11 Answers 11

up vote 28 down vote accepted

Exceptions should be exceptional so I don't like option B if there are no other exceptions around(Note for downvoters - I don't say that having finally is incorrect just that I prefer not to have it if there are no exceptions - if you have reasons please comment)

If code is always needed how about refactoring into 2 functions

public bool myMethod() {
    bool summaryCondition = myMethodWork();
    // do common code
    return summaryCondition;
}

private bool myMethodWork() {
   /* ... code ... */

    if(thisCondition) {
        return false;
    }

    /* ... more code ... */

    if(thatCondition) {
        return false;
    }

    /* ... even more code ... */

    return lastCondition;
}
share|improve this answer
17  
+1 for correctly answering the second half of the question. But the comment that finally is incorrect in the absence of exceptions is just plain wrong. try/finally exists in order to execute some block of code and then always do something else regardless of how that block exits - finally is often tied to exception handling but not limited to that; it is perfectly legitimate to use finally for exit handling too. –  Lawrence Dol Feb 9 '10 at 16:57
    
Accepting this answer since this code was posted five minutes before Joachim Sauer's. This is the duh solution I was hoping for. –  Dolph Feb 9 '10 at 17:33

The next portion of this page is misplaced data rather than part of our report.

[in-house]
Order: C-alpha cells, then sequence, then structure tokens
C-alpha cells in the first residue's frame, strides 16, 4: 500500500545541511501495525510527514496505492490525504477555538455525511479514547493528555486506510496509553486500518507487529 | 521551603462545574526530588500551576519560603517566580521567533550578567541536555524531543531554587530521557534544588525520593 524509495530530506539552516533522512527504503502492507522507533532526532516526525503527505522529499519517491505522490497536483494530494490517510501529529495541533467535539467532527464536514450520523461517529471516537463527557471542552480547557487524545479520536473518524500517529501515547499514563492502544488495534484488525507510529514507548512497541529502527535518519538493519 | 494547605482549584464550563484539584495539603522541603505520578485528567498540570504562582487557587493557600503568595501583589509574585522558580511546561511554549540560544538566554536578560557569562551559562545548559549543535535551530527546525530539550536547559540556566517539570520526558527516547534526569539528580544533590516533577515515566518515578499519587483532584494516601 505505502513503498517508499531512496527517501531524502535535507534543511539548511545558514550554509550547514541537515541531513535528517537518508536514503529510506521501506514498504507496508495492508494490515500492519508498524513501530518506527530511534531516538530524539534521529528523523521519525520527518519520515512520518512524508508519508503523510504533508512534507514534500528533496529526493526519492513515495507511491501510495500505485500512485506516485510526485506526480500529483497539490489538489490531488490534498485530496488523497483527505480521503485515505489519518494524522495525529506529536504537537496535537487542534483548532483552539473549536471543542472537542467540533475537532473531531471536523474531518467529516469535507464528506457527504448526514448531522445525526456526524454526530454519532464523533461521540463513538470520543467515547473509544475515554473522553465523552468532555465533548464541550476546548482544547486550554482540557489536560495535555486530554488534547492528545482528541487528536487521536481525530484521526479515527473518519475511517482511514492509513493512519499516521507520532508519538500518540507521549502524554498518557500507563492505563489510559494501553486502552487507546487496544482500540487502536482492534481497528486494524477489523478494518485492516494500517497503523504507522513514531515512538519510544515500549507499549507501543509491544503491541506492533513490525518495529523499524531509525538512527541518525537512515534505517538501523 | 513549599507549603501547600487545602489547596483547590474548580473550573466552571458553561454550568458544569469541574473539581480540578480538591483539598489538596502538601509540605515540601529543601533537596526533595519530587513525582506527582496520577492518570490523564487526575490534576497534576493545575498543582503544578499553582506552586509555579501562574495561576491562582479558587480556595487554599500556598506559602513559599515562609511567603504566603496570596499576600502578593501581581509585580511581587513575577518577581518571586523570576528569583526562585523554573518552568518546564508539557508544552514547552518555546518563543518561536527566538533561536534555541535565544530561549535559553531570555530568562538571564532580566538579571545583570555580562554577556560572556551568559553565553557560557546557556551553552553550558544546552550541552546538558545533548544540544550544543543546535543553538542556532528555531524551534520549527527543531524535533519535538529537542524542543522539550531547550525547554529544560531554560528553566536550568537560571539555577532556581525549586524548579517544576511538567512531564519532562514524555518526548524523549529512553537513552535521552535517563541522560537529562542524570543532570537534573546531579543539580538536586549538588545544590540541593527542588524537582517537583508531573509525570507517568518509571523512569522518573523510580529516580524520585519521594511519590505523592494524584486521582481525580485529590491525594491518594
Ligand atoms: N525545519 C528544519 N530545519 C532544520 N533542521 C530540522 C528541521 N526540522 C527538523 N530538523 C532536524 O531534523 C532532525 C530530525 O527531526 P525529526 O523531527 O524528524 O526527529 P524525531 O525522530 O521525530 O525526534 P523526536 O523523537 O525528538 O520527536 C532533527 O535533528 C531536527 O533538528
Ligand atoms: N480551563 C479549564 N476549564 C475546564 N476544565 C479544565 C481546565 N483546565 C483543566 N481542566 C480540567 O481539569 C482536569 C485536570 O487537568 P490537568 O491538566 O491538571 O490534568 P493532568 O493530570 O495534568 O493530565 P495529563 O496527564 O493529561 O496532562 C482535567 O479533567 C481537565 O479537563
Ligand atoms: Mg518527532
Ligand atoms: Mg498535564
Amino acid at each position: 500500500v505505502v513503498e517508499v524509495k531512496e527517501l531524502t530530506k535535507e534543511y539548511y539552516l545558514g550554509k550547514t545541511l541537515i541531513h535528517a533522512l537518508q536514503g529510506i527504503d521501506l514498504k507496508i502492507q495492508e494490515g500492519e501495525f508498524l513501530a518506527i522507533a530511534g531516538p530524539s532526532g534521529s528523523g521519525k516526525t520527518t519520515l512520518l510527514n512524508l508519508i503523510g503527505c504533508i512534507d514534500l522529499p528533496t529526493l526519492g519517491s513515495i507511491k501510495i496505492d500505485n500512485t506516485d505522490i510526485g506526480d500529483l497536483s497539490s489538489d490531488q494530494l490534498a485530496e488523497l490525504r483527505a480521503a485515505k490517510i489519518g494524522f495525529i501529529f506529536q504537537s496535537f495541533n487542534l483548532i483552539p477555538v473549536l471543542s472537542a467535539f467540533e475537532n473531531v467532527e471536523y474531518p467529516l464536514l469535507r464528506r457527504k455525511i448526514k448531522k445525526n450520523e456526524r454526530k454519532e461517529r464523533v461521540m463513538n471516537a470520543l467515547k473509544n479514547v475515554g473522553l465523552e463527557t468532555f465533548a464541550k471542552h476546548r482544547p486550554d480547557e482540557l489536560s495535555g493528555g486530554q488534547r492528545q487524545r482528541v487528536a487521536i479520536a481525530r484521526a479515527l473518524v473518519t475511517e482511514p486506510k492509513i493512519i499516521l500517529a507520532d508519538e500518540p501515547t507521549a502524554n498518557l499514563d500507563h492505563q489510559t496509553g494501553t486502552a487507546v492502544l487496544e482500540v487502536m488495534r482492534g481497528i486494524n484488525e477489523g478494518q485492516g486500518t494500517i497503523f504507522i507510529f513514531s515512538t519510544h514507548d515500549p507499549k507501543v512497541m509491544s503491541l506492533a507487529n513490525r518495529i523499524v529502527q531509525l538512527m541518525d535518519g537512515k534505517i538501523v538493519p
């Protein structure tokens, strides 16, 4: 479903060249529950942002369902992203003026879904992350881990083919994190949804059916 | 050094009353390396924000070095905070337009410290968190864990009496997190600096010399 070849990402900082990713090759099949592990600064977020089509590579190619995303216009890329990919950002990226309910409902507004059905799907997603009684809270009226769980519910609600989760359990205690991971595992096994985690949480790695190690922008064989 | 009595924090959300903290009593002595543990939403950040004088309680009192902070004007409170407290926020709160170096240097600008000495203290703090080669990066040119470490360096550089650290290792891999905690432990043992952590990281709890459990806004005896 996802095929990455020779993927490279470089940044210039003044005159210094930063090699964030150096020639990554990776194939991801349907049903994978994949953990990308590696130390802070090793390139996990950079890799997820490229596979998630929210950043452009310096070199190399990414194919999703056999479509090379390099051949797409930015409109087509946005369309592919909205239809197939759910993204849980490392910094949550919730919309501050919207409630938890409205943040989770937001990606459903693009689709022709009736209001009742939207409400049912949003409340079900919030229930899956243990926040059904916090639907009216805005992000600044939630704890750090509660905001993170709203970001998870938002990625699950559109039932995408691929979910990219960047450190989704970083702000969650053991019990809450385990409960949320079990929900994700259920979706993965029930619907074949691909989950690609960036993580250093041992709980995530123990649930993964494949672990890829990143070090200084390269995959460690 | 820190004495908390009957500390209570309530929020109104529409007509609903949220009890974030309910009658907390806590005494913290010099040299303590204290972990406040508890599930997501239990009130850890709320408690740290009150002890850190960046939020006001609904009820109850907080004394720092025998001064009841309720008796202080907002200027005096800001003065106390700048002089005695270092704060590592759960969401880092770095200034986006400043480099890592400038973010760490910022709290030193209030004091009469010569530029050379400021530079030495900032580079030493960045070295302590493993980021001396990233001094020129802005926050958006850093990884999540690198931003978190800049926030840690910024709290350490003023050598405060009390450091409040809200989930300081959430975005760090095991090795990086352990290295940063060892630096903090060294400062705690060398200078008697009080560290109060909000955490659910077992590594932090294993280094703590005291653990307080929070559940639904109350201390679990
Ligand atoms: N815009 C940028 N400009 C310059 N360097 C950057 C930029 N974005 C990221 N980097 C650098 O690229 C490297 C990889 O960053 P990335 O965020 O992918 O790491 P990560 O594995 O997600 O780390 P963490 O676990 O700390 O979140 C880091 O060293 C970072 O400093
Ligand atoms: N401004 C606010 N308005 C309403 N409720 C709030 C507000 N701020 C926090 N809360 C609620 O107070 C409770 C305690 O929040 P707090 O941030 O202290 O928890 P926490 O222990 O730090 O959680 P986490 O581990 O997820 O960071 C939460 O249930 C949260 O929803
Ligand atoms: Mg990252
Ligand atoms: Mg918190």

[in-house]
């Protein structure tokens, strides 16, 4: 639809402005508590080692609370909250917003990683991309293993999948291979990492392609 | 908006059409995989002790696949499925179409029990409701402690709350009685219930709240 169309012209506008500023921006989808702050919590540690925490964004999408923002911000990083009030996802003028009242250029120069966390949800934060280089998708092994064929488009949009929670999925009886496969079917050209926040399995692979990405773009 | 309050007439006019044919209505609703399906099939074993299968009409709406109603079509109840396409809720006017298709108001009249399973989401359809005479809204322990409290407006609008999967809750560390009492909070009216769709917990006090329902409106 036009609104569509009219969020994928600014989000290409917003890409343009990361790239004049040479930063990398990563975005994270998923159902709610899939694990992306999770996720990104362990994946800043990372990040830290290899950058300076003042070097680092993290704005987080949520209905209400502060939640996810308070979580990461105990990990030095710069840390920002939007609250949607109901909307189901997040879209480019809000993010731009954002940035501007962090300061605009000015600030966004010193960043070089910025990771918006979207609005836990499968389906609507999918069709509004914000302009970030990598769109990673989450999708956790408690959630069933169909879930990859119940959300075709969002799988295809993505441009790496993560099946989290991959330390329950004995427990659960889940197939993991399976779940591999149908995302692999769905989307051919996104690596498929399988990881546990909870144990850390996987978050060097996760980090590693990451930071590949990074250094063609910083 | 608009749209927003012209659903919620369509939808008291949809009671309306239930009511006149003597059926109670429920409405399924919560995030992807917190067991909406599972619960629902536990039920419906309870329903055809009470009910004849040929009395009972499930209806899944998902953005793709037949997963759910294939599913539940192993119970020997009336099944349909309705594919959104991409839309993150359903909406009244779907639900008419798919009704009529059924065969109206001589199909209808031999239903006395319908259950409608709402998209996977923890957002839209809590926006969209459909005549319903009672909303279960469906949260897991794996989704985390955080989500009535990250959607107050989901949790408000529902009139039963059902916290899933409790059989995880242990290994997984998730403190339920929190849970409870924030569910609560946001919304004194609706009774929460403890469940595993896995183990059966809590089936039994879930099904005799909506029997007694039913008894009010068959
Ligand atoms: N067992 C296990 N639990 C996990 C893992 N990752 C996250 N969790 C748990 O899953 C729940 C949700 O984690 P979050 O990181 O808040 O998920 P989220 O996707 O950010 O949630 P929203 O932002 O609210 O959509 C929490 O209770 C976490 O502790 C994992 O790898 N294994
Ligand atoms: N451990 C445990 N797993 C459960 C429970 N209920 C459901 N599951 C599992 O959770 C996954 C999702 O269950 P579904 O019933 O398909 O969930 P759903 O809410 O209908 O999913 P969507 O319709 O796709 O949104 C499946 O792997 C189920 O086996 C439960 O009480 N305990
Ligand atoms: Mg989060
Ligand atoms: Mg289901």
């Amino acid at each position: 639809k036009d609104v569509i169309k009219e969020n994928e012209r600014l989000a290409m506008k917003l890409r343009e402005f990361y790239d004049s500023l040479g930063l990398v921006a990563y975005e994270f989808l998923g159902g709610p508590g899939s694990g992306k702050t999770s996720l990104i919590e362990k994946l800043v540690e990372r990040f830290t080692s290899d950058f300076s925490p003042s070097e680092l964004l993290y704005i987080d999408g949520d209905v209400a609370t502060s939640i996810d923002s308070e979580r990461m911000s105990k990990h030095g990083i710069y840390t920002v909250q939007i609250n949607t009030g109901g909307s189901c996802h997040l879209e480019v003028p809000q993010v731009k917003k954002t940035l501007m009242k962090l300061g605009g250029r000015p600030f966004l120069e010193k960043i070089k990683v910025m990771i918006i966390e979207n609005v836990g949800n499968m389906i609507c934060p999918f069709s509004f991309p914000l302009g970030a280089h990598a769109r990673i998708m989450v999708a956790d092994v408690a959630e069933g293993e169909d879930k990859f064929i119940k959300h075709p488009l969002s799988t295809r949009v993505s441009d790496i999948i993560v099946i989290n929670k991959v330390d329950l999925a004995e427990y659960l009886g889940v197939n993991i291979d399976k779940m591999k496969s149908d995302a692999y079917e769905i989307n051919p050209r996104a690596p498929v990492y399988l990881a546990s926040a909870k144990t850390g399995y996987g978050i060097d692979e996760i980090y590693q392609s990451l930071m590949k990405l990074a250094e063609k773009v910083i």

But I did not say it is incorrect. I said I did not like it - it is like the original question a matter of style –  Mark Feb 9 '10 at 17:33
2  
I agree with @SoftwareMonkey; a finally block is independent of any catch block. In fact, there are way too many instances of try-catch in Java code that really should be try-finally. In other words, exceptions are often caught and mis-handled, when what is needed is to clean up a resource and let the exception be handled by a caller with more context. –  erickson Feb 9 '10 at 17:38
1  
@Mark: Sorry read in an inference that you may not have intended (but hey, I still +1'd you!) –  Lawrence Dol Feb 9 '10 at 19:07

If the code needs to run even when any other code throws an exception, then the finally block is the correct solution.

If it need not run in the case of an exception (i.e. it's only necessary for "normal" returns), then using finally would be abusing the feature.

Personally I'd rewrite that method in the single-return-point style. Not because I religiously subscribe to that idea (I don't), but because it is best suited for these kind of end-of-method codes.

When that code turns out to be overly complicated (and that's a very real possibility), then it's time to refactor the method by extracting one or more methods.

The simplest refactoring would be something like this:

public boolean  myMethod() {
    boolean result = myExtractedMethod();
    /* ... code that must run at end of method ... */
    return result;
}

protected boolean myExtractedMethod() {
    /* ... code ... */

    if(thisCondition) {
        return false;
    }

    /* ... more code ... */

    if(thatCondition) {
        return false;
    }

    /* ... even more code ... */
    return lastCondition;
}
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Then what should I be doing? There are no exception to catch here. –  Dolph Feb 9 '10 at 16:48

This is a perfect place for a GOTO

*ducks*

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1  
Hey, it was worth the laugh :P –  Dolph Feb 9 '10 at 17:02